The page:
In addition, the communication system 10 becomes active if a predetermined event or a status change with respect to an electrical component 48 or 50 on the vehicle 40 occurs. When the predetermined event or a status change occurs, such as a change in the status of the electrical component 48 or 50, the electrical component 48 or 50 transmits a command that includes status data (not shown) to the vehicle transceiver 44. The vehicle transceiver 44 then transmits a signal (not shown) including the status data, which is received and stored by the fob transceiver 22, which transmits the status data to the LCD 32 to display the status data. The vehicle transceiver 44 preferably transmits during the time the fob transceiver 22 is active, ensuring that the fob transceiver 22 is open for transmission to receive the signal including the status data.

For example, the change in status could be an intruder alert alarm, which triggers a signal in the electrical component 48 or 50, in this example an alert or alarm system. The signal, including intrusion status data, from the alarm system is sent to the vehicle transceiver 44, which transmits a signal that is received by the fob transceiver 22. The fob transceiver 22 stores the intrusion status data and transmits the signal to the LCD 32 to display the intrusion status data.

Because the fob transceiver 22 stores the most recently received status data, that status data may always be displayed on the LCD 32 by pushing a button, such as the button 26 or 28, that transmits a command to display the stored status data. The last status data is stored in the fob transceiver 22 and is always available to the user. Preferably, the last status data is periodically updated from periodic vehicle transmissions, such as when the transceivers 22 and 44 are open to transmission during the activation/deactivation sequence outlined above, during which the status data may be passed between the fob transceiver 22 and the vehicle transceiver 44.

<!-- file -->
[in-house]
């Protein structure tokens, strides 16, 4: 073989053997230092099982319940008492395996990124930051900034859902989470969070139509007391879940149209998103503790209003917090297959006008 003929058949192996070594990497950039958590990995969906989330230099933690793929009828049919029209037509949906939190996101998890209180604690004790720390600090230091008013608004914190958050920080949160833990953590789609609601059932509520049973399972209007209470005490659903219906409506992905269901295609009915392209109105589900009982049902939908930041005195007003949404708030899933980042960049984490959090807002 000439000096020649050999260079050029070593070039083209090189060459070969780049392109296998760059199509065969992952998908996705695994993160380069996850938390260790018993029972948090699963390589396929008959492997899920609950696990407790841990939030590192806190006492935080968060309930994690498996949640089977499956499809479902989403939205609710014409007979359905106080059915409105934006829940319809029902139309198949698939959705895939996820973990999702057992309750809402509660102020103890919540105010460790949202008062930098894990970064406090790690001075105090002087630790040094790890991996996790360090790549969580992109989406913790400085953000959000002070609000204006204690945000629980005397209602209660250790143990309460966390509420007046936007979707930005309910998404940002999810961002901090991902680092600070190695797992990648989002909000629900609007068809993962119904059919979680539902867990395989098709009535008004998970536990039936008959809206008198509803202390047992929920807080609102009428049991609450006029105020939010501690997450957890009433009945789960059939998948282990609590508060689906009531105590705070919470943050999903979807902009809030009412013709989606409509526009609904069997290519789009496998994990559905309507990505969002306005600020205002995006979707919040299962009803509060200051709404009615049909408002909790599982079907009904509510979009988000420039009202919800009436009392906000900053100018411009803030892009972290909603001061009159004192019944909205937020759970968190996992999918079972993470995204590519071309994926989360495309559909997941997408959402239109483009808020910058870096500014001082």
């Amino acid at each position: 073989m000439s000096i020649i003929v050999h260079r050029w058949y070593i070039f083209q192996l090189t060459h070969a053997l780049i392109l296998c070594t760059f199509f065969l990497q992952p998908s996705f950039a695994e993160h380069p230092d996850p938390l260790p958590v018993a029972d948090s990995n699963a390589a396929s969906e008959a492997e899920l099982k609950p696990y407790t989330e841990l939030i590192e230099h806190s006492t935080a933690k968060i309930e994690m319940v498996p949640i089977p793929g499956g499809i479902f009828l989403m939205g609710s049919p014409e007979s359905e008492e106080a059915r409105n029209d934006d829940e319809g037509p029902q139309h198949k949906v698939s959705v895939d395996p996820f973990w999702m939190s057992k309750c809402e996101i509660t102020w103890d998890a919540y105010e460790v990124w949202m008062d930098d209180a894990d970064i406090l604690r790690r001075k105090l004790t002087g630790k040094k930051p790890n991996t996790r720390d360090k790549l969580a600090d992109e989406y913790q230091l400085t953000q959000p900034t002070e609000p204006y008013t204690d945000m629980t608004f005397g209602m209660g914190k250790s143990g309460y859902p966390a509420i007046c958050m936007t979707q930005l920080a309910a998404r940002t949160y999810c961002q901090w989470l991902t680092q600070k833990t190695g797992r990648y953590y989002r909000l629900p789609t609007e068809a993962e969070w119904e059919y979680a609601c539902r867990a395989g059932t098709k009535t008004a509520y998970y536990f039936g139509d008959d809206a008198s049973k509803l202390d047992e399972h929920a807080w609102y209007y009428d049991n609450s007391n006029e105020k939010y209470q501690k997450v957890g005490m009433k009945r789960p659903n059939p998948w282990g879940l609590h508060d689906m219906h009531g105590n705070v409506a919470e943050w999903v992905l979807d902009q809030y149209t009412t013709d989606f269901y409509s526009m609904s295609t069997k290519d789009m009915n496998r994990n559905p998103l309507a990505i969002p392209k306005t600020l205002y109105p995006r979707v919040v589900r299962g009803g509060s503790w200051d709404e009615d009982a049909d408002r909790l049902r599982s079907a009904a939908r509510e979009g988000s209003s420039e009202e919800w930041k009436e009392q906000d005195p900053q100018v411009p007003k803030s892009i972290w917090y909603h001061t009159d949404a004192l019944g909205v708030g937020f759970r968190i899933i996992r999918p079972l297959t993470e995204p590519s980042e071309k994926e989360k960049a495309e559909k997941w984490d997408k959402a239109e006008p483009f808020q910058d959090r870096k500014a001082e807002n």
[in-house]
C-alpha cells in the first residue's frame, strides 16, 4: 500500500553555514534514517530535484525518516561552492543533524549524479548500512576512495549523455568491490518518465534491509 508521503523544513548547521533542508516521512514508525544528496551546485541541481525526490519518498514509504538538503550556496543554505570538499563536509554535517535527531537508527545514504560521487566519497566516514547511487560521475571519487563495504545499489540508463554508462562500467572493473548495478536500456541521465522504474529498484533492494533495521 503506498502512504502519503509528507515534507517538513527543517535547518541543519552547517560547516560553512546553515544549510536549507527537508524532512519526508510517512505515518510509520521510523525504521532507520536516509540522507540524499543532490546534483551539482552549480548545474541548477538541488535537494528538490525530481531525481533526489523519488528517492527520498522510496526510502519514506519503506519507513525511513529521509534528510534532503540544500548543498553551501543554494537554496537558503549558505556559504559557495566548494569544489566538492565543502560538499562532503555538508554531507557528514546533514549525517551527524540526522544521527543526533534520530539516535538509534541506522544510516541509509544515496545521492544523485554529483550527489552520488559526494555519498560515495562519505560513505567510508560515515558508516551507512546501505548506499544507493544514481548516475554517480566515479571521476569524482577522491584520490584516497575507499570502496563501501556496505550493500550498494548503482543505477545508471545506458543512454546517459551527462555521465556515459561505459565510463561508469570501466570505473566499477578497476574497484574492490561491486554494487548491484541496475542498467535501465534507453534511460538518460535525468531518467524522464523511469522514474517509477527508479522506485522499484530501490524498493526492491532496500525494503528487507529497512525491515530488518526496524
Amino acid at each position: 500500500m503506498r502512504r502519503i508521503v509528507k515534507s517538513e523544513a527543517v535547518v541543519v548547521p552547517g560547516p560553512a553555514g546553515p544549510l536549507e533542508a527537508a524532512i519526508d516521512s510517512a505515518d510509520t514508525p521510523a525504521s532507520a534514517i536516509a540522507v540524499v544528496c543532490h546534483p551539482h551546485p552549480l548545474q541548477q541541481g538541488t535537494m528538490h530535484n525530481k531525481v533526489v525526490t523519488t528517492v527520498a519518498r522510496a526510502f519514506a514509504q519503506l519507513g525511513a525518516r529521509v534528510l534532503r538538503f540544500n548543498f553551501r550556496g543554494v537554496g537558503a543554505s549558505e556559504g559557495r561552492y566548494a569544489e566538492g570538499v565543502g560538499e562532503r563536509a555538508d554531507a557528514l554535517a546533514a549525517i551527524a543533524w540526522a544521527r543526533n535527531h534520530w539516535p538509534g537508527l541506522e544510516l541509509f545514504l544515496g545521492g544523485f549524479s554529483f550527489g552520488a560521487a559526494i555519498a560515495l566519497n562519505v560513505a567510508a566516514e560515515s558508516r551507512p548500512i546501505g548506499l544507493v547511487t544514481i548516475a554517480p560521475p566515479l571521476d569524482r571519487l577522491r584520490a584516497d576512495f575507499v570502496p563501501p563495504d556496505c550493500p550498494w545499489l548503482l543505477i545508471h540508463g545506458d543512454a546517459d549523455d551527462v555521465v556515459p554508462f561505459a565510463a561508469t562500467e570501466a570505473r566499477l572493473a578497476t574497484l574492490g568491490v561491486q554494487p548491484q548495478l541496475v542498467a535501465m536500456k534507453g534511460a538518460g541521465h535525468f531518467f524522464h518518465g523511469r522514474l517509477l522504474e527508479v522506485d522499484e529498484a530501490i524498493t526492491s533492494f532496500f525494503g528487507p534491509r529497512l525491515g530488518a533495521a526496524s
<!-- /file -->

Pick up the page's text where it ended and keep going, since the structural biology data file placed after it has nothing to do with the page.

Preferably, the fob transceiver 22 compares its stored status data with the recently received status data, regardless of how the fob transceiver receives the status data. The user is preferably prompted for action if a change occurred in the status of the vehicle 40 and/or if the vehicle 40 has been accessed since the last action by user. This would warn user if someone may have intruded into vehicle 40. This is also useful for remote start. In this case, the user is informed of the status of the vehicle 40 before the remote is initiated.